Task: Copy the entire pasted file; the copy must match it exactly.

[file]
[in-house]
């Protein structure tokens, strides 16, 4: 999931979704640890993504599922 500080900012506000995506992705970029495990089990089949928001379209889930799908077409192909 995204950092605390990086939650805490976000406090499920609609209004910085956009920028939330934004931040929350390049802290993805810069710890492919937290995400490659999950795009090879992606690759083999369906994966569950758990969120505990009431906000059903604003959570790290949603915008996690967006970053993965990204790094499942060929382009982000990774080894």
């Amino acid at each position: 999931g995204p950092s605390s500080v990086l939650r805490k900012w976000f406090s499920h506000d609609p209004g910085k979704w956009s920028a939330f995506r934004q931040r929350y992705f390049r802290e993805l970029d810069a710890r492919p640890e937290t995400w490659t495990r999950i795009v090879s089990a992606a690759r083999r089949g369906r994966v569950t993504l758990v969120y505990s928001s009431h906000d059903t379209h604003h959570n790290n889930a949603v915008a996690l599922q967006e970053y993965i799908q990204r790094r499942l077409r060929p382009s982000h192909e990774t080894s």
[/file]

[in-house]
């Protein structure tokens, strides 16, 4: 999931979704640890993504599922 500080900012506000995506992705970029495990089990089949928001379209889930799908077409192909 995204950092605390990086939650805490976000406090499920609609209004910085956009920028939330934004931040929350390049802290993805810069710890492919937290995400490659999950795009090879992606690759083999369906994966569950758990969120505990009431906000059903604003959570790290949603915008996690967006970053993965990204790094499942060929382009982000990774080894």
């Amino acid at each position: 999931g995204p950092s605390s500080v990086l939650r805490k900012w976000f406090s499920h506000d609609p209004g910085k979704w956009s920028a939330f995506r934004q931040r929350y992705f390049r802290e993805l970029d810069a710890r492919p640890e937290t995400w490659t495990r999950i795009v090879s089990a992606a690759r083999r089949g369906r994966v569950t993504l758990v969120y505990s928001s009431h906000d059903t379209h604003h959570n790290n889930a949603v915008a996690l599922q967006e970053y993965i799908q990204r790094r499942l077409r060929p382009s982000h192909e990774t080894s």